When Employees Steal, The SEC May Punish The Company And The CEO

In this week's issue of Compliance Week, Tammy Whitehouse writes about the SEC's recent enforcement action against Koss Corporation and Michael J. Koss, its Chief Executive Officer and former Chief Financial Officer.  According to the SEC's complaint, Koss Corporation’s former Principal Accounting Officer and its former Senior Accountant, engaged in a wide-ranging accounting fraud to cover up the PAO's embezzlement of over $30 million from the company.  No one should be surprised to learn that the PAO has already pleaded guilty to six counts of wire fraud.  The court ordered her to pay $34 million in restitution and sentenced her to 11 years in prison.  The SEC also filed this complaint against the two employees.

After discovering the embezzlement, Koss Corporation reported the occurrence to its shareholders and enforcement authorities.  The company also amended and restated its financial statements for fiscal years 2008 and 2009 and the first three quarters of fiscal year 2010.  The company is clearly the victim of a crime.  It reported the crime and corrected its financial statements.  According to the SEC, they also cooperated. Yet, the SEC filed a lawsuit against the company and its CEO.  So why did the SEC feel compelled to punish the victims?

The SEC charged Koss Corporation with filing materially false financial statements and failure to keep proper books and records.  Mr. Koss was charged with aiding and abetting Koss Corporation (not the embezzlers).  While apparently no one disputes that the books and records were wrong, the fault ultimately was with the two employees.  For confirmation of this fact, one need look no farther than the SEC's complaint which states: "The inaccurate financial statements, in turn, were based on inaccurate accounting records prepared by Sachdeva [the PAO] and Mulvaney [the Senior Accountant]."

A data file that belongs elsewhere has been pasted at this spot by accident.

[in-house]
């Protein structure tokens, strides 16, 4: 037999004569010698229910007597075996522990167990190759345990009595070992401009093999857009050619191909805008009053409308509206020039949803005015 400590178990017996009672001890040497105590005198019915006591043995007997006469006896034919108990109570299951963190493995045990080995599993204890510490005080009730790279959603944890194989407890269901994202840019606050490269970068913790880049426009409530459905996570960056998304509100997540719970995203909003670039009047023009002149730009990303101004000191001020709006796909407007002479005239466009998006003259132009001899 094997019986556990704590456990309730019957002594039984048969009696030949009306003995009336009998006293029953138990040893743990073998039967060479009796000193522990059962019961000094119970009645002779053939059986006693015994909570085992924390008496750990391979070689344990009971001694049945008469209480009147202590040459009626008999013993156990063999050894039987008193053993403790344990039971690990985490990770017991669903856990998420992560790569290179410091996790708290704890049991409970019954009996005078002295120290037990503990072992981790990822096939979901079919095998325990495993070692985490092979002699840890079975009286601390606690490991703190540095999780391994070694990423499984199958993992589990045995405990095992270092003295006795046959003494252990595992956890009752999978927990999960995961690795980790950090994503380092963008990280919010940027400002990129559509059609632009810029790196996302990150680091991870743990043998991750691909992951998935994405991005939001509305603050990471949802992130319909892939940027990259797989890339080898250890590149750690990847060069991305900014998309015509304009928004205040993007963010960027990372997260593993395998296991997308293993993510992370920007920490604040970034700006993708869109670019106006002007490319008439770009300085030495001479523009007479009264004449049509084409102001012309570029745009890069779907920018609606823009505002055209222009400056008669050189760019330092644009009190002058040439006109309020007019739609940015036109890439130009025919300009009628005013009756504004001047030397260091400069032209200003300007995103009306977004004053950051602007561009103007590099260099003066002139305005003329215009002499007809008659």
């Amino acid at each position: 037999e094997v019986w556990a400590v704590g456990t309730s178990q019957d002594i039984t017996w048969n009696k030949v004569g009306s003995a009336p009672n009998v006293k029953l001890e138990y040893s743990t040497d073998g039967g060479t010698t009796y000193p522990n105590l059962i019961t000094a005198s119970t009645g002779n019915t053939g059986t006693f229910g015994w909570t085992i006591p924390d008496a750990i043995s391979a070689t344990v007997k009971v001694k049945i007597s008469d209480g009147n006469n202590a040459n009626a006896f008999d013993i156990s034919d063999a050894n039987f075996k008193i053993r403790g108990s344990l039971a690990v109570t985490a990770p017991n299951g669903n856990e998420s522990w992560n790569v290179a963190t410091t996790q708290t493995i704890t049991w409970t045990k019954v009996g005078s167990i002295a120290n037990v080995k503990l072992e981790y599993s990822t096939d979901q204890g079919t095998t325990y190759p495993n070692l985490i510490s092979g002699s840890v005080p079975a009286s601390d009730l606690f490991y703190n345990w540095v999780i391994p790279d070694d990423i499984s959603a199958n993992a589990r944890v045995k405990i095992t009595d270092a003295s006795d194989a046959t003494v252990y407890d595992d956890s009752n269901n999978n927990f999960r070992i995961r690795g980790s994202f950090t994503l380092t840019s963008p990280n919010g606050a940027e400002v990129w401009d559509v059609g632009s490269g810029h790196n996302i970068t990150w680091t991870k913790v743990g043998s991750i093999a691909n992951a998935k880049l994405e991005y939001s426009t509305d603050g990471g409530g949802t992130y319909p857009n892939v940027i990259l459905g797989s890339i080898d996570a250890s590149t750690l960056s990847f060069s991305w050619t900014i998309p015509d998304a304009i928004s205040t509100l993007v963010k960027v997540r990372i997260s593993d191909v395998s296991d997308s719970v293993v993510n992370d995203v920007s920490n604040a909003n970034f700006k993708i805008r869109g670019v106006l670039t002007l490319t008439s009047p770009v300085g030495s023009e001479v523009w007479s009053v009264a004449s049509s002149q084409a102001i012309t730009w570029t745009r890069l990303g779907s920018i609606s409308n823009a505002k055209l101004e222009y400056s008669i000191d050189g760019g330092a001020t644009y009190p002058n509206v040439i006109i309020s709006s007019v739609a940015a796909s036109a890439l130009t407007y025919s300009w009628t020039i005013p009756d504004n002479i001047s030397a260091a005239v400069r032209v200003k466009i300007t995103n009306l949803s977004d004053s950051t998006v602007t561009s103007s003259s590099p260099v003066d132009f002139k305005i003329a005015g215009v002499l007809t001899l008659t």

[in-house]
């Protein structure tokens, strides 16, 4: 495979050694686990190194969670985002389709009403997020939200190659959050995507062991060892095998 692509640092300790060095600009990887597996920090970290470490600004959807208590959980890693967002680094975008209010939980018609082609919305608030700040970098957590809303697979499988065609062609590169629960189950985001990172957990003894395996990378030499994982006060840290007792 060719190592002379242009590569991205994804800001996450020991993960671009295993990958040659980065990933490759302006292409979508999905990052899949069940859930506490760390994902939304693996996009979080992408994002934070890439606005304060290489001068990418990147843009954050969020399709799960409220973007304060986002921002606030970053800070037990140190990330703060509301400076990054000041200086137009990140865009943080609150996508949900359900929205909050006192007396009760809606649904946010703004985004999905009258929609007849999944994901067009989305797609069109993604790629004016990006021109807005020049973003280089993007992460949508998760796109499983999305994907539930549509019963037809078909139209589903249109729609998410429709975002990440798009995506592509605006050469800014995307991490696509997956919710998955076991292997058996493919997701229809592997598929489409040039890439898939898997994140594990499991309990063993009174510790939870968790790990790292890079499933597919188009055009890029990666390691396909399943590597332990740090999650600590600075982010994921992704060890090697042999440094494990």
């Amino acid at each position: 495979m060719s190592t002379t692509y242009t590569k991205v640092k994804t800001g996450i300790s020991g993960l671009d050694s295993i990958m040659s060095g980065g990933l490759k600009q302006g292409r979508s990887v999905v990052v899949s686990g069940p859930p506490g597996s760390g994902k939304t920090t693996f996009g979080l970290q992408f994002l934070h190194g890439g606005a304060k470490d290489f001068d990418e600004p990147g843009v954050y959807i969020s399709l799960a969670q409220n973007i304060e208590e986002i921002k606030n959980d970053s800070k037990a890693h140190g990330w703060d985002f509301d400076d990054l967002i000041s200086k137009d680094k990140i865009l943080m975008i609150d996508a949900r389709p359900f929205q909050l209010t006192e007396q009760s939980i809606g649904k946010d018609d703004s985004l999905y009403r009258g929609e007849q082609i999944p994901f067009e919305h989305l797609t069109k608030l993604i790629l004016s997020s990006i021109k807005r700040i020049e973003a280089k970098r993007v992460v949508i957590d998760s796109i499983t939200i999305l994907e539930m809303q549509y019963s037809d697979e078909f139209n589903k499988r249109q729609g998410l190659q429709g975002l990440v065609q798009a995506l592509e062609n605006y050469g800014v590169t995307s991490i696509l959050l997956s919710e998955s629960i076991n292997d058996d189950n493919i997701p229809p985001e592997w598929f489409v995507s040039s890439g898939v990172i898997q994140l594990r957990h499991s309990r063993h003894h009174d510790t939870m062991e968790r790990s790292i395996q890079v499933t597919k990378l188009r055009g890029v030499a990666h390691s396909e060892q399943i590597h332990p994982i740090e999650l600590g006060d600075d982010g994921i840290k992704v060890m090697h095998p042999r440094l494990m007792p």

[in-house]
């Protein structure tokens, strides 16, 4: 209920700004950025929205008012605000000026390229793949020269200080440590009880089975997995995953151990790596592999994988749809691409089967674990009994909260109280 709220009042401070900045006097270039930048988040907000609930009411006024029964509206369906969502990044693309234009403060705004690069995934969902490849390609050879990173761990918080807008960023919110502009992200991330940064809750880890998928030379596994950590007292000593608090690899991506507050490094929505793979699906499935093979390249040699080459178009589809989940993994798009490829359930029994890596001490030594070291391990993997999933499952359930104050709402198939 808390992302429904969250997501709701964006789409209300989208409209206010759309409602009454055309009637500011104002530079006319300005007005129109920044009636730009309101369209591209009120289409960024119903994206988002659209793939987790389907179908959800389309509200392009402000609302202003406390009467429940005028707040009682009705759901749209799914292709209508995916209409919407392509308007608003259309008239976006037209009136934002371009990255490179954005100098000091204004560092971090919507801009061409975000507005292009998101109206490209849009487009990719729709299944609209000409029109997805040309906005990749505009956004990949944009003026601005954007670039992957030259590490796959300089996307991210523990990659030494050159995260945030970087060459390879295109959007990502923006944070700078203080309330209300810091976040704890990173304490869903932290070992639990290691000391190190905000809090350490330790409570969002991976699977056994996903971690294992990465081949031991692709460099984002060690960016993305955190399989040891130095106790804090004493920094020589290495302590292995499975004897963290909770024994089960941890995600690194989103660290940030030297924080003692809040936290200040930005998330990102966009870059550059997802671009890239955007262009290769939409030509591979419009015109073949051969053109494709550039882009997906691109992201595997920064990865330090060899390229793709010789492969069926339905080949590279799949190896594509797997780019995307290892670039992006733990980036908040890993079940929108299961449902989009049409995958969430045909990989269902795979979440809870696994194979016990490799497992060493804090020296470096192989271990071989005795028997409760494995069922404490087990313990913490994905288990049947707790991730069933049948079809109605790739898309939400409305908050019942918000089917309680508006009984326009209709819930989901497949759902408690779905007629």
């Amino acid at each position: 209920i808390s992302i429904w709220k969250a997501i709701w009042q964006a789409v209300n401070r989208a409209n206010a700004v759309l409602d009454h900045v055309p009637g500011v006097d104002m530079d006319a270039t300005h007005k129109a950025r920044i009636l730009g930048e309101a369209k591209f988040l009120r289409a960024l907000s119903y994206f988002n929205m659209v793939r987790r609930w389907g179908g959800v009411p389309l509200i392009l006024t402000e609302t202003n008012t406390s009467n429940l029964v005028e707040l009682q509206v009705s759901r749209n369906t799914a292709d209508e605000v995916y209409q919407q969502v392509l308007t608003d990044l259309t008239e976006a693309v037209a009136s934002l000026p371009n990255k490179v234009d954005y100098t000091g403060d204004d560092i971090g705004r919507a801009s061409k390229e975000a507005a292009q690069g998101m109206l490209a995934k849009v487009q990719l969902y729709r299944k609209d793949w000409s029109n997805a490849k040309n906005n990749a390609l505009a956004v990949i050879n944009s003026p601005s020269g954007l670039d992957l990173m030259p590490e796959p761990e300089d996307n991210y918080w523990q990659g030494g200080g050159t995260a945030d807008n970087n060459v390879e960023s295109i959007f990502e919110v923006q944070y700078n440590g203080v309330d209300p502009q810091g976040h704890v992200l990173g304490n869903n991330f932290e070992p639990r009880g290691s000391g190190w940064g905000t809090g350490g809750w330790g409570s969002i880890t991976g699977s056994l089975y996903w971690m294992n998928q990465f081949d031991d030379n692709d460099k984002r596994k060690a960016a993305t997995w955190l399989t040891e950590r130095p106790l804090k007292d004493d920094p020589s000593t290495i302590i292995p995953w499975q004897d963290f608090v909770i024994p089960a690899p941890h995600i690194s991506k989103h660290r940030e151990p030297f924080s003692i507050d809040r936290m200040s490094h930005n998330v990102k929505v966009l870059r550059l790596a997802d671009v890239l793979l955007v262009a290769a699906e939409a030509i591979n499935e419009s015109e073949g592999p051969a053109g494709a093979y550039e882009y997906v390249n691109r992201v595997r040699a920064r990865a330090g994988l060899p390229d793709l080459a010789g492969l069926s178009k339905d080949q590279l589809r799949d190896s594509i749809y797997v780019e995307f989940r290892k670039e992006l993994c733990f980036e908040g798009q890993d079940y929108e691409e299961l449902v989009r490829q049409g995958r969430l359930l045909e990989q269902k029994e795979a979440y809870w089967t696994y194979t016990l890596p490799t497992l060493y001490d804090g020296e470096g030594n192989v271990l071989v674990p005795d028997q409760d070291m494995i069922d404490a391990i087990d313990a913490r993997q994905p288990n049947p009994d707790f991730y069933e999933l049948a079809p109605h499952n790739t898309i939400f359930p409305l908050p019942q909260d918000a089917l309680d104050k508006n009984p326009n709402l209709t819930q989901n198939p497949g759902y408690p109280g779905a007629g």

At its heart, the SEC is punishing Koss Corporation for not adequately maintaining internal controls to reasonably assure the accuracy and reliability of financial reporting.   While the complaint details many deficiencies, it also makes it clear that the embezzlement required the involvement of two people and multiple methods to escape detection.  Moreover, what is required is reasonable, not absolute, assurance.  After a crash has occurred, one can almost always opine with confidence that more could have been done to prevent it.  The cost-benefit calculus is decidedly more difficult before a crash when you don't even know whether there will be a crash.

The SEC also charged Mr. Koss with a violation of Rule 13a-14 for certifying the company's Form 10-K and 10-Qs.  The SEC alleged that Mr. Koss received certifications from the PAO but "did not conduct an adequate review of Koss's accounting in connection with these certifications".  CEOs and CFOs should take note.

This enforcement action is also noteworthy because the SEC forced Mr. Koss to reimburse Koss $242,419 in cash and 160,000 of options pursuant to Section 304 of the Sarbanes-Oxley Act.  This bonus reimbursement, together with his previous voluntary reimbursement of $208,895 in bonuses to Koss Corporation represents his entire fiscal year 2008, 2009 and 2010 incentive bonuses.

The SEC's decision to prosecute this case is troubling.  Surely, neither Koss Corporation nor Mr. Koss intended or wanted to be the victim of a criminal embezzlement.  It is also hard to see how the shareholders' benefited from the company incurring the legal costs associated with defending and settling the SEC investigation.  While the SEC did force the return of bonus compensation, the injunctive relief ordering the company and Mr. Koss not to do this again strikes me as silly.  Does it really make sense for the court to order a company not to be the victim of a theft?

Not surprisingly, the company has disclosed in its annual report on Form 10-K that both a class action and derivative suits were filed against it.  Koss Corporation has also sued its auditor and its bank.

If you would like to own a piece of the PAO's fraud, the U.S. Marshals Service has announced an on-line auction of the designer shoes, purses, and clothing that she purchased, including this Judith Leiber clutch handbag: